Debuting a boisterous story of Manhattan in a quiet corner of Dublin, Penny Jackson’s Going Up launches the International Dublin Gay Theatre Festival with an intimate and whimsical charm. Played by two performers, the one-hour piece ensnares two incompatible characters in a frustrating scenario: a stuck elevator. One is short, straight, neurotic to the point of heart failure, and unnervingly loud. The other is tall, gay, composed to the last stroke of eye-shadow, and equally loud. At first glance, the situation reads as a hackneyed setup where the fun lies in watching opposing forces collide while finding unlikely commonalities. Yet the device of these characters’ collision is what brands Going Up with originality, and how New Yorker Jackson colours her characters with monikers of home makes them believable peers to relate to and not simply trite archetypes to gaze upon.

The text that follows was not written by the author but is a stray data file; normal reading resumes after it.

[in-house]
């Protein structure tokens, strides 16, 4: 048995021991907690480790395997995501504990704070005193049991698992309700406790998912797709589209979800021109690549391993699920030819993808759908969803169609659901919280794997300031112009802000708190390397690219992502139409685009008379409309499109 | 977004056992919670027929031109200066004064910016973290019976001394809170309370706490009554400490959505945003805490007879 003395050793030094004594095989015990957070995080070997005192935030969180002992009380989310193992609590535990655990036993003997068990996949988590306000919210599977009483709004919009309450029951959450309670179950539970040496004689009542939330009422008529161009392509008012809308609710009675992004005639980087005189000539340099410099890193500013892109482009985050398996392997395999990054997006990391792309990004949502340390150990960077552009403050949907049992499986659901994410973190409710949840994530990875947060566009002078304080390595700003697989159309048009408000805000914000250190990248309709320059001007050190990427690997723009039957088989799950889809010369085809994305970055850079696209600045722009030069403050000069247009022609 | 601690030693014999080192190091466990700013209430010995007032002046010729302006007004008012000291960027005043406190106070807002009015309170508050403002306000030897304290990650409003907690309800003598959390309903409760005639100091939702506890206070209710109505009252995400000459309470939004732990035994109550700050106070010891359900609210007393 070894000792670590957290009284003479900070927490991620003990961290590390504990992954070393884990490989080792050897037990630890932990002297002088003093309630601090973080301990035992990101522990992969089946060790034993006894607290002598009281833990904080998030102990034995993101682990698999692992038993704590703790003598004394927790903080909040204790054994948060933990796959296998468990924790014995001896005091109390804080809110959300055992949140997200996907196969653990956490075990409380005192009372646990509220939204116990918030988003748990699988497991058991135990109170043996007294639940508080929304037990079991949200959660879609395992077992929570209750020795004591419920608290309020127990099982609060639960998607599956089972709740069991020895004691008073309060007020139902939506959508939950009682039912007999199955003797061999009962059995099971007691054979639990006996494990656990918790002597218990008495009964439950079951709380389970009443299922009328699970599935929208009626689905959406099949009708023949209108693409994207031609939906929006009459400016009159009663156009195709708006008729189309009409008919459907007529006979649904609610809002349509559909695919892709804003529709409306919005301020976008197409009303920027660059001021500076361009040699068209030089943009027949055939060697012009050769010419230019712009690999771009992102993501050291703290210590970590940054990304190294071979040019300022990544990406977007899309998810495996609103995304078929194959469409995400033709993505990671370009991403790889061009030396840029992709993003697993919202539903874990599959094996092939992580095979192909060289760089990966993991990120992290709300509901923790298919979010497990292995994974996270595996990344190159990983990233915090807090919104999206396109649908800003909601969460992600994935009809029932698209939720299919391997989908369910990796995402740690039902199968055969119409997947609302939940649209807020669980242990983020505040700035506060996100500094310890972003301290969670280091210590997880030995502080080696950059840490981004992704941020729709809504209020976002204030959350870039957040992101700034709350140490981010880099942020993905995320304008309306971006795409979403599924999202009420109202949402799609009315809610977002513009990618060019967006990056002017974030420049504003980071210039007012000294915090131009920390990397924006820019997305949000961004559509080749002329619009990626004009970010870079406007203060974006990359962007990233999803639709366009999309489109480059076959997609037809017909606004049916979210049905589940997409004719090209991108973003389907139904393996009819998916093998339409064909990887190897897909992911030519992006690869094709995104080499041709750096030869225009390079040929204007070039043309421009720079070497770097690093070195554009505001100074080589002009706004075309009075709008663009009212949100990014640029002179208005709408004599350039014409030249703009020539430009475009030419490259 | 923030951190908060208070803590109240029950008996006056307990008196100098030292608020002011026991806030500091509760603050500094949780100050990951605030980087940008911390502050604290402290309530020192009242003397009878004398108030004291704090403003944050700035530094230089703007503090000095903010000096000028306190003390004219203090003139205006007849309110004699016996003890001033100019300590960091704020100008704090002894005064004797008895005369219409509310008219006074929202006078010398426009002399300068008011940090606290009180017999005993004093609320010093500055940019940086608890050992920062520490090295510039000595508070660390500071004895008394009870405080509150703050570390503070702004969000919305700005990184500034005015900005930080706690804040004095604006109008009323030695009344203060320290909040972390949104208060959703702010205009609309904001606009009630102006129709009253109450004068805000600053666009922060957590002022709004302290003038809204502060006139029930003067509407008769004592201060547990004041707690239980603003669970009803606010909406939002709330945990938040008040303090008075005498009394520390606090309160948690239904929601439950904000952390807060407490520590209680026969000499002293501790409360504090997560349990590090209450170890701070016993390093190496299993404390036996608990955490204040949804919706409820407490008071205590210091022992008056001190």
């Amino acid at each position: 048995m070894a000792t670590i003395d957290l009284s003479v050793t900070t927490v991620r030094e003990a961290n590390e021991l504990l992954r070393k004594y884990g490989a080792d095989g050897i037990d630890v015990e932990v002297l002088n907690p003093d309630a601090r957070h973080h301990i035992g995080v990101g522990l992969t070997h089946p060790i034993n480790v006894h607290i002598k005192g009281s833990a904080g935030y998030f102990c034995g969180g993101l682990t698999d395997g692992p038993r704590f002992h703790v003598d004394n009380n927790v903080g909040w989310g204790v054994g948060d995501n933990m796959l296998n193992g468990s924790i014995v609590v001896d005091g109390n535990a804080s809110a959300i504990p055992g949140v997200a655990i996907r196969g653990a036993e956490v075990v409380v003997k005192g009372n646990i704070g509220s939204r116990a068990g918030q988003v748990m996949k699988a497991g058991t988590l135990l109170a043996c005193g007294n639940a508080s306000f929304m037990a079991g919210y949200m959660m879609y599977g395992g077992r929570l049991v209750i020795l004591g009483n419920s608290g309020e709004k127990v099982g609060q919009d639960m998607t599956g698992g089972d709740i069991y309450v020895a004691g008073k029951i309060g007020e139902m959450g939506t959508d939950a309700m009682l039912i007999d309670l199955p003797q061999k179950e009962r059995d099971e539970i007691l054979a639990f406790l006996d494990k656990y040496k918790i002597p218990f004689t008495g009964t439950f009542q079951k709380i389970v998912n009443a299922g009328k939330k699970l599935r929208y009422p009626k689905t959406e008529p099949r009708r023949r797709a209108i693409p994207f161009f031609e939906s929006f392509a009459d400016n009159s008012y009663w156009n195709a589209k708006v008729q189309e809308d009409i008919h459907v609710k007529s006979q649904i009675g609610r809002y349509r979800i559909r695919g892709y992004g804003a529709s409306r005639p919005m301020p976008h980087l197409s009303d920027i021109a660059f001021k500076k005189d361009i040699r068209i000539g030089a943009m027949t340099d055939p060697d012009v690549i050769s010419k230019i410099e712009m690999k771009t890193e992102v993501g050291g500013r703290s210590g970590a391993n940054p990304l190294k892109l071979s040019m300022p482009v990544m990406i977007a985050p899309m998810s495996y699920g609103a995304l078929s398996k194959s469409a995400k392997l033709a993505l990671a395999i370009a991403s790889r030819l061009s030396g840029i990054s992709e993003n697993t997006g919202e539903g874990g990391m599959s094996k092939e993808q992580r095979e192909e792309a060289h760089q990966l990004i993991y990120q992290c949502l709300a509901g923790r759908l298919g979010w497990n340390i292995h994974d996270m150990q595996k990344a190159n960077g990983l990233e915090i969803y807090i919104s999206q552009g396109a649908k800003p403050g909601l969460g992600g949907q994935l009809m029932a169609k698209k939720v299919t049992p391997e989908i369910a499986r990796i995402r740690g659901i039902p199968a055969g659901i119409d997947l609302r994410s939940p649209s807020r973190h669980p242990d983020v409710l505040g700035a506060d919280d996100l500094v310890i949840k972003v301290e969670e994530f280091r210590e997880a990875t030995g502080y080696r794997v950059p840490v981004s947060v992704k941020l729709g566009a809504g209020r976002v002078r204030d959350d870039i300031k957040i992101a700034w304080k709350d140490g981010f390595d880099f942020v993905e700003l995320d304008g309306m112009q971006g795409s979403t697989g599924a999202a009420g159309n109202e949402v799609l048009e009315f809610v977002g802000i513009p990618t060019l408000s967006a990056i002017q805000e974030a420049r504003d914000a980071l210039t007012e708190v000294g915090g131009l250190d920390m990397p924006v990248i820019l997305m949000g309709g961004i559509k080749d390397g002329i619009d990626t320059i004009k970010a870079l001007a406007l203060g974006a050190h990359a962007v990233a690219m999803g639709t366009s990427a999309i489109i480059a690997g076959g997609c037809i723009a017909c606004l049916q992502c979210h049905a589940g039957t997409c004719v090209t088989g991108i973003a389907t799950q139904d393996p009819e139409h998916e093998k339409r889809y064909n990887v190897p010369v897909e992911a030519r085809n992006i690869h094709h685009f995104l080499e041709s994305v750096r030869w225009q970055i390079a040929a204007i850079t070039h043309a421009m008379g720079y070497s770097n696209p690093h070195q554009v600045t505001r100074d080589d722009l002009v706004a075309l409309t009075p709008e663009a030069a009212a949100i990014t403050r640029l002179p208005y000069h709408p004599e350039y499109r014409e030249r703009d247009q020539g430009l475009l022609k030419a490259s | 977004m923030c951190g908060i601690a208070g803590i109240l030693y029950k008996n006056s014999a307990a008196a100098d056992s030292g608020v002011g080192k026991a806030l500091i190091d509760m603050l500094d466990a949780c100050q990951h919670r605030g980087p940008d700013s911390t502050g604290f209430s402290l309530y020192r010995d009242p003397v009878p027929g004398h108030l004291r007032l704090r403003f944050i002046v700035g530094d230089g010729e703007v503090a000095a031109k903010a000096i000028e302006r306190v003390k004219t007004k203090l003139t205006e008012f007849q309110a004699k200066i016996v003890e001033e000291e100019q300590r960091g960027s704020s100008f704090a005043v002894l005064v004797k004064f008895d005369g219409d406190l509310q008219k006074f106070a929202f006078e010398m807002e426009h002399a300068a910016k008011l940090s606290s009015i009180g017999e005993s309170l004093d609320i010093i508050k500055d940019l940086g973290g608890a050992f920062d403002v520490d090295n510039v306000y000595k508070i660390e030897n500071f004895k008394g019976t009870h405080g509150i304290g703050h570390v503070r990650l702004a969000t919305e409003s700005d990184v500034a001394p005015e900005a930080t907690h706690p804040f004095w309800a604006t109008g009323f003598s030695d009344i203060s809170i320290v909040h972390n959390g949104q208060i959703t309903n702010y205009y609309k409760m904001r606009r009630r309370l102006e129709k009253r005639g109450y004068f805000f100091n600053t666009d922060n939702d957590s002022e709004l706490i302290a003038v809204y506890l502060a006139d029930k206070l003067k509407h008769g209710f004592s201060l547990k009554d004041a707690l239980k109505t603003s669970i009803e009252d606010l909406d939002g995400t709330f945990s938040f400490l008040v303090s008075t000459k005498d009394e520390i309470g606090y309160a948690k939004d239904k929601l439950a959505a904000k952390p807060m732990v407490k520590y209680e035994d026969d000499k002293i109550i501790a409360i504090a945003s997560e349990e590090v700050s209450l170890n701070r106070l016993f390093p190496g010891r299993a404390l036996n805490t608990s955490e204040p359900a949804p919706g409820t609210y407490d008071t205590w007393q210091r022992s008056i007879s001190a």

The trickiest aspect of any comedy of this nature is initiating the unlikely relationship. In a span of time already cut to an hour, director Mark Pollard and his players find their greatest difficulty in making this first transition believable. Drag queen Simone (Jonathan Chambers) and car salesman Jack (Andrew Fettes) wade awkwardly through plucky lines at show’s opening to portray a genuine connection before settling comfortably into a forum of mutual exchange. Through smiles and wit that belie lives of exasperation, the two use their enclosed space to surmount divorce, drug abuse, impotence, and stress. The set is noticeably bare, depicted by a simple chalked silhouette of a Manhattan skyline, but Fettes and Chambers find an ease and pace which lend credence to the snappy New York dialogue. Without contrived lesson or agenda, the show is simply about connection and learning through others. This odd couple represents an idea that life never gets too far along to find surprise and joy in revelation, even in the shortest and most unforeseen encounters. Joe Madsen